I’ll enjoy this evening arrived fresh home and tucked indoors and then next up is earnest preparation for shearing on Tuesday.  Panels to move, building to ready, sheep to sort, meals to make. And prayers that the snow ceases and the sun shines to be said.

Monday, April 14, 2014

What Are LGD Puppies up to All Day Long?

They play, they catch lovely scents in the air, and they still sleep for long periods. 


In the morning they take walks around the sheep paddock with me, weaving in amongst the steer, the llama and the rams. They interact with Oakley and Zeus. Then it’s back to their own paddock and their own small band of older lambs that they hang out with. They get breakfast and then I leave them alone. I slip back out at noon to note where they are and feed them lunch. They explore and play some more.


I go back out again in the evening. We might do another walk around then. They might mingle with the stock dogs. Then I tuck puppies and sheep up indoors so they sleep near each other.


The pups can still slip through almost every fence, including the woven wire and sheep panel fencing. But if I set them with the sheep and leave out the reinforced front gate, they haven’t figured out to go around and get out the back fence. So they stay put, which works well for both of us.  I won’t hot wire the paddocks until the pups are a bit older... well, actually my reason is far more selfish, I don’t want to do it until it’s a bit nicer out.  :-)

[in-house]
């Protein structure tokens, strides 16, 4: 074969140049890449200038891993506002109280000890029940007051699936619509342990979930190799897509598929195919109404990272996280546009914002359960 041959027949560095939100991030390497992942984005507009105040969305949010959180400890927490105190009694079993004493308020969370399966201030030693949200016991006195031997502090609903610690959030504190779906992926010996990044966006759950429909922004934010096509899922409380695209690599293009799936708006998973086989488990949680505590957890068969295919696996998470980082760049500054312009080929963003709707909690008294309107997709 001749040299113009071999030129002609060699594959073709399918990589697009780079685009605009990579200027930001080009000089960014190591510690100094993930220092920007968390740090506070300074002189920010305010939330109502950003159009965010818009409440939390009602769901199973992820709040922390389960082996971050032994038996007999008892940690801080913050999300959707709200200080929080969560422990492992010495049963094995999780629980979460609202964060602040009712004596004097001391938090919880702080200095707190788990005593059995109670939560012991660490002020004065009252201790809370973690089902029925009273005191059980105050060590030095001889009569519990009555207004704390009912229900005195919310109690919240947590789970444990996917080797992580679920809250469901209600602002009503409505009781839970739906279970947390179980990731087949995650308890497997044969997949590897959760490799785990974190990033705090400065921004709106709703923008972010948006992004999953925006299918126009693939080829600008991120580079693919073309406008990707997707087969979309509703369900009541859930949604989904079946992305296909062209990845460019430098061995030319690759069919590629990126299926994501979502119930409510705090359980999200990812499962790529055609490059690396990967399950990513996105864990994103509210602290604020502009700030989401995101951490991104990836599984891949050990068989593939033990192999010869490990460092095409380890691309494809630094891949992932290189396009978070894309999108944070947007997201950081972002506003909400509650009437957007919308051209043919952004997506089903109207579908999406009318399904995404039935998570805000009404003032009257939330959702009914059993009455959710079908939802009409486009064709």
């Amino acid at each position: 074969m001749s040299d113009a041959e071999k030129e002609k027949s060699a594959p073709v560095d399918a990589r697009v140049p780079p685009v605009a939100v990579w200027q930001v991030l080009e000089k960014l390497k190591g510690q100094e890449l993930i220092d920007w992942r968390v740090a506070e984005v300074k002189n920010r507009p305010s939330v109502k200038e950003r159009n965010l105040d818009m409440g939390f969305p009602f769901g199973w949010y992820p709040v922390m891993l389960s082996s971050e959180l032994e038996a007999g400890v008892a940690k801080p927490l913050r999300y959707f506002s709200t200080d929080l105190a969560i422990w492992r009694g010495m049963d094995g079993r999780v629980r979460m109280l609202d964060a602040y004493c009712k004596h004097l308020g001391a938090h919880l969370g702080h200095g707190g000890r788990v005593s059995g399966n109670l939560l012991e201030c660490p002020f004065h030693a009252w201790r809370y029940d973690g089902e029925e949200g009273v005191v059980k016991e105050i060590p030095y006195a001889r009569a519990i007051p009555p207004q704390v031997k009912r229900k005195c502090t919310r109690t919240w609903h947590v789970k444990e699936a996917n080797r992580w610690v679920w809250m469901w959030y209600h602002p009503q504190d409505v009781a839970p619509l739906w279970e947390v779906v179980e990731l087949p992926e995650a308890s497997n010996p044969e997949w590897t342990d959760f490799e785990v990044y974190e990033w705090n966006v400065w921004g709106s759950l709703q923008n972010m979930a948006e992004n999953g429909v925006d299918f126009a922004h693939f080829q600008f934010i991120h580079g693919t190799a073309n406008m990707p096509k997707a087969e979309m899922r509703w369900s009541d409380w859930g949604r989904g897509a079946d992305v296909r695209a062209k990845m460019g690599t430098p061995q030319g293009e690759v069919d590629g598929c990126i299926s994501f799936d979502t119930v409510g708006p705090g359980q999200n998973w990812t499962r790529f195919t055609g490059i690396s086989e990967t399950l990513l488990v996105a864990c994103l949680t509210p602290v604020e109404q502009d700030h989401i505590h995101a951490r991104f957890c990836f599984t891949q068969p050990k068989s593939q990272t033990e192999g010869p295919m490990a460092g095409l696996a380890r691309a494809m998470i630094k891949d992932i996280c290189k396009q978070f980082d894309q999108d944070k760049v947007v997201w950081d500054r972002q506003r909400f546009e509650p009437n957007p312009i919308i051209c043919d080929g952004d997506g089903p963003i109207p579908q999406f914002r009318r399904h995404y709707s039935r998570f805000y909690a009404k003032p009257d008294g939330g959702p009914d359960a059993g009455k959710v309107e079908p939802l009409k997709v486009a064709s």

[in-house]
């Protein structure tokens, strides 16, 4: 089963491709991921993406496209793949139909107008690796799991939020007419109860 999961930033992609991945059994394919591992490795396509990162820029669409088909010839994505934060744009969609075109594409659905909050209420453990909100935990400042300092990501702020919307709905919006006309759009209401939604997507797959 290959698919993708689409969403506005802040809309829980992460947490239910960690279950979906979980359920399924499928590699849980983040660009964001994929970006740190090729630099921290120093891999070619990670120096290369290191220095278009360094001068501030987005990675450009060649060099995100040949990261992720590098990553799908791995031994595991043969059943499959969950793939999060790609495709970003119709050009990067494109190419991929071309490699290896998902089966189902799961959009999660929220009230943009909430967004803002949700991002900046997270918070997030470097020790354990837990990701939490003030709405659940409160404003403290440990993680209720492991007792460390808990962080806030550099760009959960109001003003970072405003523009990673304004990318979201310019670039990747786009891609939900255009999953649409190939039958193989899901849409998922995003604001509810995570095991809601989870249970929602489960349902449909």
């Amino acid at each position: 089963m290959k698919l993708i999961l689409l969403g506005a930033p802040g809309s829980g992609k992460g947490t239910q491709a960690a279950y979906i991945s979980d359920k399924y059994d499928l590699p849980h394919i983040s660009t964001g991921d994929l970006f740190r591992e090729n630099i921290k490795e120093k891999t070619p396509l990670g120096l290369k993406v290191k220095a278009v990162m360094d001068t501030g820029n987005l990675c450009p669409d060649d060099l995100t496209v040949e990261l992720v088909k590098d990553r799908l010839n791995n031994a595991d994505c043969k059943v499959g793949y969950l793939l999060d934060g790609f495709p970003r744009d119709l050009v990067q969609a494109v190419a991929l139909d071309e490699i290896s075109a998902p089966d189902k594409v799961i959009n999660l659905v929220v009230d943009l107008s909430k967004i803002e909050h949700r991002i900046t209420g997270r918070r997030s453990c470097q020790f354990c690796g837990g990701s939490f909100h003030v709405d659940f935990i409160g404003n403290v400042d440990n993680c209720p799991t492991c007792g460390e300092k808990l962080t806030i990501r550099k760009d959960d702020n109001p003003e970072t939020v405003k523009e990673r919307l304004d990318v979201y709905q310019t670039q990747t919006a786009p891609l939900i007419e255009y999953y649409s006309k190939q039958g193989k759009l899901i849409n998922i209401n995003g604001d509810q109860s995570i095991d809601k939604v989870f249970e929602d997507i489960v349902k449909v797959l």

Pippa scents the air, animals are downhill to the left

Thursday, April 10, 2014

On The Easel

Carving out little bits of time (usually early morning, before the sun is up time) to pick away at this piece. I know the photo looks fuzzy.  The un-worked parts are quite faded at this point. You can see that I’m working in more detail starting at the top left corner.


I delivered the male pup to his new home today and stayed to be a part of my friend Liezel’s shearing day work bee. There is something quite satisfying in seeing a flock of sheep sheared (and eating delicious homemade lunch and pie afterward).  I wonder if the shearers feel that way.

I still have board meeting homework to get to and another LGD presentation to get ready for, so just time for quick post tonight.  I’ll be doing an update on the pups soon.